Same as: CHINGEN 235.

CHINGEN 136. The Chinese Family. 3-5 Units.

History and literature. Institutional, ritual, affective, and symbolic aspects. Perspectives of gender, class, and social change.
Same as: CHINGEN 236.

CHINGEN 138. Love and Politics in Chinese Cinema. 4-5 Units.

How films work as expressions of desire, impulse, emotional connection, and communal attachment during times of social upheaval and reconstruction. Film theory and aesthetics, and alternative paradigms about world and social relations. Chinese language not required.
Same as: CHINGEN 238.

CHINGEN 139. Cultural Revolution as Literature. 4 Units.

Literary form, aesthetic sensibility, and themes of trauma, identity, and the limits of representation in major literary works concerning the Cultural Revolution in China. Recommended: background in Chinese history or literature.
Same as: CHINGEN 239.

CHINGEN 140. Chinese Justice: Law, Morality, and Literature. 3-5 Units.

Explores the relationship between law and morality in Chinese literature, culture, and society. Readings include court case romances, crime plays, detective novels, and legal dramas from traditional era and modern and contemporary periods. Prior coursework in Chinese history, civilization, or literature is recommended. All readings are in English.
Same as: CHINGEN 240.

CHINGEN 141. Emergence of Chinese Civilization from Caves to Palaces. 3-4 Units.

Introduces processes of cultural evolution from the Paleolithic to the Three Dynasties in China. By examining archaeological remains, ancient inscriptions, and traditional texts, four major topics will be discussed: origins of modern humans, beginnings of agriculture, development of social stratification, and emergence of states and urbanism.
Same as: ARCHLGY 111, CHINGEN 241.

CHINGEN 143. Images of Women in Ancient China and Greece. 4 Units.

Representation of women in ancient Chinese and Greek texts. How men viewed women and what women had to say about themselves and their societies. Primary readings in poetry, drama, and didactic writings. Relevance for understanding modern concerns; use of comparison for discovering historical and cultural patterns.
Same as: CHINGEN 243, CLASSGEN 153, CLASSGEN 253.

CHINGEN 146. Gods, Ghosts, and Ancestors: Anthropology of Chinese Folk Religion. 3-5 Units.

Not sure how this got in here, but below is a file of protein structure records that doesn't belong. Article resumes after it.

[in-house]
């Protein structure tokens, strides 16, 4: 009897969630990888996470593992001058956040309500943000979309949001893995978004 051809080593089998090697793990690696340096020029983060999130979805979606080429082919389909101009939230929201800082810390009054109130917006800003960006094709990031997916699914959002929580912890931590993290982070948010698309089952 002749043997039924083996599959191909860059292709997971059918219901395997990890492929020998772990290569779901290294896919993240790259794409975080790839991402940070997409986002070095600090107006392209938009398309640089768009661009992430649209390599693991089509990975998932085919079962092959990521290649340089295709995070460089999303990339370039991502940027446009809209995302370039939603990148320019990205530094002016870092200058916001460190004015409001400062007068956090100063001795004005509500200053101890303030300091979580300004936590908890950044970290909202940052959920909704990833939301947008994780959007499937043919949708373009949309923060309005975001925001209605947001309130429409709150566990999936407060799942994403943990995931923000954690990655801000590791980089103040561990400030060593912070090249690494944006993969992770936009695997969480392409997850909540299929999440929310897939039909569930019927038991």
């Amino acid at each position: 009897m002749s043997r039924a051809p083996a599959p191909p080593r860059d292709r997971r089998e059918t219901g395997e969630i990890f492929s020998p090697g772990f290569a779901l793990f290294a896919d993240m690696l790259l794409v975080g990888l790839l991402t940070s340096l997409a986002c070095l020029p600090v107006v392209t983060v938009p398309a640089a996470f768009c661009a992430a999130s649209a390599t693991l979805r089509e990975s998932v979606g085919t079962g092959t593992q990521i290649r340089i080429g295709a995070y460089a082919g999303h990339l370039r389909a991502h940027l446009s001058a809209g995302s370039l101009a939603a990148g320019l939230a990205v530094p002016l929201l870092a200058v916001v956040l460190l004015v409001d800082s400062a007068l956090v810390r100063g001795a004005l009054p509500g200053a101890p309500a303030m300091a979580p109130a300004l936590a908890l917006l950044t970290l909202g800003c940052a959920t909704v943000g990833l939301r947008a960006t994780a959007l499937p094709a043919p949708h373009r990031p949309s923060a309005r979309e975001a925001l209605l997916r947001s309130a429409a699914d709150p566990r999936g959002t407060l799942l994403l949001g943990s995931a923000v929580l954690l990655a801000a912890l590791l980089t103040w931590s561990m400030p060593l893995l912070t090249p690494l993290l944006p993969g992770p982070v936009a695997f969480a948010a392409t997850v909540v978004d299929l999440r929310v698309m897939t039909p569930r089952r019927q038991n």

Same as: CHINGEN 246.

CHINGEN 147. Searching for Immortality? Notions of Death and the Afterlife in Ancient China. 3-5 Units.

The graves at Anyang in Henan province impressively demonstrate how important it was in ancient China, especially the Shang period (c. 1600-1045 BCE) to properly deal with the dead. Why were some people more elaborately furnished than others? What happened to people once they died? Did they become immortals like it is often assumed? Or did their souls move on to some kind of paradise? We will look at archaeological and textual evidence, critically assessing both kinds of sources to relate them in a meaningful way.
Same as: CHINGEN 247.

CHINGEN 150. Sex, Gender, and Power in Modern China. 3-5 Units.

Investigates how sex, gender, and power are entwined in the Chinese experience of modernity. Topics include anti-footbinding campaigns, free love/free sex, women's mobilization in revolution and war, the new Marriage Law of 1950, Mao's iron girls, postsocialist celebrations of sensuality, and emergent queer politics. Readings range from feminist theory to China-focused historiography, ethnography, memoir, biography, fiction, essay, and film. All course materials are in English.
Same as: CHINGEN 250.

CHINGEN 151. Manuscripts, Circulation of Texts, Printing. 3-4 Units.

History of texts before the advent of printing as well as during the early period of printing, focus on Tang and Song periods. Attention to the material existence of texts, their circulation, reading habits before and after printing, the balance between orality and writing, the role of memorization, and rewriting during textual transmission. Readings in English.
Same as: CHINGEN 251.

CHINGEN 160. New Directions in the Study of Poetry and Literati Culture. 3-4 Units.

Inquiry into new approaches and interpretations of the poetic tradition in China in the context of cultural history. Readings in recent scholarship and criticism that situate poetry in print history, manuscript culture, gender studies, social history, etc. Readings in English. Reading knowledge of Chinese desirable but not required.
Same as: CHINGEN 260.

CHINGEN 169. What is Chinese Theater? The Formation of a Tradition. 3-4 Units.

A survey of Chinese drama from its origins to late imperial China. Explores theories of the origins of Chinese drama, contrasting theories with the documented beginnings of theater and its first texts. How traditions turned into "elite theater" in the Ming and Qing dynasties, and how esthetic norms and moral values went into the process of theatrical transformation.
Same as: CHINGEN 269.

CHINGEN 173. Chinese Language, Culture, and Society. 4 Units.